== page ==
Georgia groups are challenging a ruling from the Fulton County Superior Court late last month, which dismissed their appeal of the Georgia Public Service Commission’s decision approving forecast cost increases at Plant Vogtle, where the price tag to build two new nuclear units has nearly doubled to roughly $26 billion. Attorneys representing the three groups filed a notice of appeal today.
“The court dismissed the appeal on technical grounds without addressing its substance,” said Senior Attorney Kurt Ebersbach. SELC is representing Partnership for Southern Equity and Georgia Interfaith Power and Light as they aim to protect customers from this massively over-budget project. Georgia Watch is also part of the case, represented by former Georgia Governor Roy Barnes and John Salter of the Barnes Law Group, LLC.
“The commission effectively gave Georgia Power a blank check by approving project continuation without the cost cap recommended by the commission’s own staff,” Salter said. “The utility’s customers are saddled not only with the higher construction costs, but up to $5 billion in increased profit for Georgia Power’s shareholders.”
Issued on December 21, 2018—exactly one year after the PSC approved continuation of the Vogtle nuclear expansion—the court’s decision found that dissatisfied customers cannot raise concerns about the unfairness of that process until 2022 or later, after the project is complete.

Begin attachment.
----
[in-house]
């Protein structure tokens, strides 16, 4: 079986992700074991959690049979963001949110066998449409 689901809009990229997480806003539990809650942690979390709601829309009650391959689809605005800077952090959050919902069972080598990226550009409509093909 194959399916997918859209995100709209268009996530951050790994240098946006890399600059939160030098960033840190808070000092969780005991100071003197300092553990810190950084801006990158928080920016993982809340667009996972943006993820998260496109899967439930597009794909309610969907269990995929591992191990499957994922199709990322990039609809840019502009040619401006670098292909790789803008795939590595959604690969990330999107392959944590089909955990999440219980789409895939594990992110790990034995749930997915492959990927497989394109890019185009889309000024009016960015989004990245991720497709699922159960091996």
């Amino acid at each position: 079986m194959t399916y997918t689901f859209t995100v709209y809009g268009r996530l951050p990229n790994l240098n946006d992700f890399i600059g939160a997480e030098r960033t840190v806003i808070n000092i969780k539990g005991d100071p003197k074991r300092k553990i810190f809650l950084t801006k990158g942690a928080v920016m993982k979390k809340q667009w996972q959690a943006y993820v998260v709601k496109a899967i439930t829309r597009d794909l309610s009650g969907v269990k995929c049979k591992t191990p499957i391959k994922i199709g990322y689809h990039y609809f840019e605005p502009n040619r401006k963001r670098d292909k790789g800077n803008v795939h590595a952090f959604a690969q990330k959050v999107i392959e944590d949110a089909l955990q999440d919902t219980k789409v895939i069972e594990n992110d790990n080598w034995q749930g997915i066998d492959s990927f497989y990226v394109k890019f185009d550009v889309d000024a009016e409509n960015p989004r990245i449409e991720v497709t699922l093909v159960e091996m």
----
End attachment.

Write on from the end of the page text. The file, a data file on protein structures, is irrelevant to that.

Despite Georgia Power’s repeated assurances that the project will stay on schedule, the Public Service Commission’s own staff has consistently expressed concerns about the likelihood of timely completion, even under the currently approved 5-year scheduling delay. Just last month, commission staff filed a report with strong recommendations for additional consulting expertise to oversee the Vogtle expansion to keep the project on track and prevent more billion-dollar budget-busting surprises.
In addition to the ongoing legal challenge, today’s action follows the groups’ participation in numerous proceedings before the Public Service Commission on the Vogtle project’s cost and schedule. In early 2018, the groups filed the appeal in Fulton County Superior Court, charging that the commission’s approval violated state law and the commission’s own rules concerning “ex parte” communications—i.e. private discussions between the commissioners and one of the parties involved, in this case Georgia Power.
In May, the groups filed a joint motion for limited discovery regarding the one-sided communications between the commission and Georgia Power in the days leading up to the commission’s decision to continue the vastly over-budget project, and to present evidence of those communications to the court.
In an October hearing before the Fulton County Superior Court, the parties presented oral argument concerning the two pending motions: the motion seeking limited discovery and a motion to dismiss filed by Georgia Power. The court ruled to dismiss the groups’ appeal in December 2018 on the basis that the commission’s decision was not “final” and appealable until the project is complete.